The main difference between the `Garba` and `Dandiya` dance performances is that Garba is performed before `Aarti` of
Godess while Dandia is performed after it. Exclusively women perform Garba, men and women join in for Dandiya. Also known
as `stick dance` as performers use a pair of colorfully decorated sticks as props, the circular movements of Dandiya Ras are
slightly more complex than that of Garba.
A typical folk drama of Gujarat called Bhavai is performed in village and temple grounds by professional communities from
north Gujarat, the Taragalas, Bhojakas, etc. The word Bhavai is derived from the Sanskrit word "Bhava" meaning expression
of emotion or feeling.
The Bhavai drama is a continuous performance lasting the whole night. In Bhavai many "veshas" are performed
in the open, without any stage equipment. These veshas are usually episodes from the social life of the community in the countryside,
focusing in satirical or farcical way with which certain sections are characterized- Banias, Bohras, wandering tribes, etc.
Continuous playing on the Bhungal, a very long wind brass instrument, before and during the performance calls the villagers
to the scene of the Bhavai. Women are not strictly allowed to take part in the Bhavai. Therefore, the male artists perform
female roles, which makes the entire drama more joyful.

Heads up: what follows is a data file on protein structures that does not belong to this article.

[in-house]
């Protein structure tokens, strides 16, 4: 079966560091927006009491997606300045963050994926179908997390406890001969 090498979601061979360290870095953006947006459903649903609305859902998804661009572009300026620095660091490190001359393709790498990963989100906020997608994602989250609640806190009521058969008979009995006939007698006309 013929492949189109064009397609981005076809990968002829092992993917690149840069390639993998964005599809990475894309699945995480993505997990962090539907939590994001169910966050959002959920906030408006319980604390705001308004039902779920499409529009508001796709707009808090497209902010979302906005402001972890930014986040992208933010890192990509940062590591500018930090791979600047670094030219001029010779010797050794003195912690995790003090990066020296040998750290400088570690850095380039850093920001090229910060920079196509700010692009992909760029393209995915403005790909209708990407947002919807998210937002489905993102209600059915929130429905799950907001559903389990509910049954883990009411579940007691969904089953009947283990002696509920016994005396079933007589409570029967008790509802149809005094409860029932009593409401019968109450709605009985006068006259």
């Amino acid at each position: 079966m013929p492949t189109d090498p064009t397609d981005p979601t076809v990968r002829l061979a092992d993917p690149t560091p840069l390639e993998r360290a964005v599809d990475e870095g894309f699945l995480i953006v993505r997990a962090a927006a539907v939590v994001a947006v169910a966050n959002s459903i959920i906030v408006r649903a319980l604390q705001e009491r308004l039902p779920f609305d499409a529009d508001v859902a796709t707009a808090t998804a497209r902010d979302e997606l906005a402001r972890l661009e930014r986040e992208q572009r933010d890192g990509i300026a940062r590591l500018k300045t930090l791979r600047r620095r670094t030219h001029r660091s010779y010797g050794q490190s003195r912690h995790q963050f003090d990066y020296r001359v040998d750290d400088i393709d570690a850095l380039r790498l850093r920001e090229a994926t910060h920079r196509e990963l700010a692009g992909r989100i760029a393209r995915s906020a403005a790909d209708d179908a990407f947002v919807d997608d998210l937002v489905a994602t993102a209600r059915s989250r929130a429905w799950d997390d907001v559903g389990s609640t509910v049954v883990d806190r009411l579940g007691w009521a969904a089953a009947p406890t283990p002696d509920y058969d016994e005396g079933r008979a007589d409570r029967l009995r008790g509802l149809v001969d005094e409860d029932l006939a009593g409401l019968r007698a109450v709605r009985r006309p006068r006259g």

It is believed that the originator of the Bhavai folk-drama was Asait (1361 A. D.), a Brahmin from the village onza in
the north of the State. Asait has written approximately 360 Bhavai-vesh (episodes of Bhavai), apart from a long historical
ballad "Hansauli". The main objective behind performing Bhavai is providing entertainment. Bhavai performances were
staged in open grounds before the audiences, who would come for entertainment after the day`s tiring labour in their farms
and shops etc.
The Bhavai performers were called "bhavaiya". Asait had three sons living in the three separate homes. And all
of them used to present their Bhavai shows "from their three homes" which gave rise to termed the performers as
"Targala". Folk dances and folk music were the major elements in the formation of Bhavai.
The topics on which Bhavais are prepared are taken from the life of common man. Drawing from the events in the lives of
the contemporary people the Bhavai episodes are constructed with a combination of satire with popular reformation. The folk
dramas became very popular in Gujarat. In present day Gujarat ,Bhavai is a living tradition.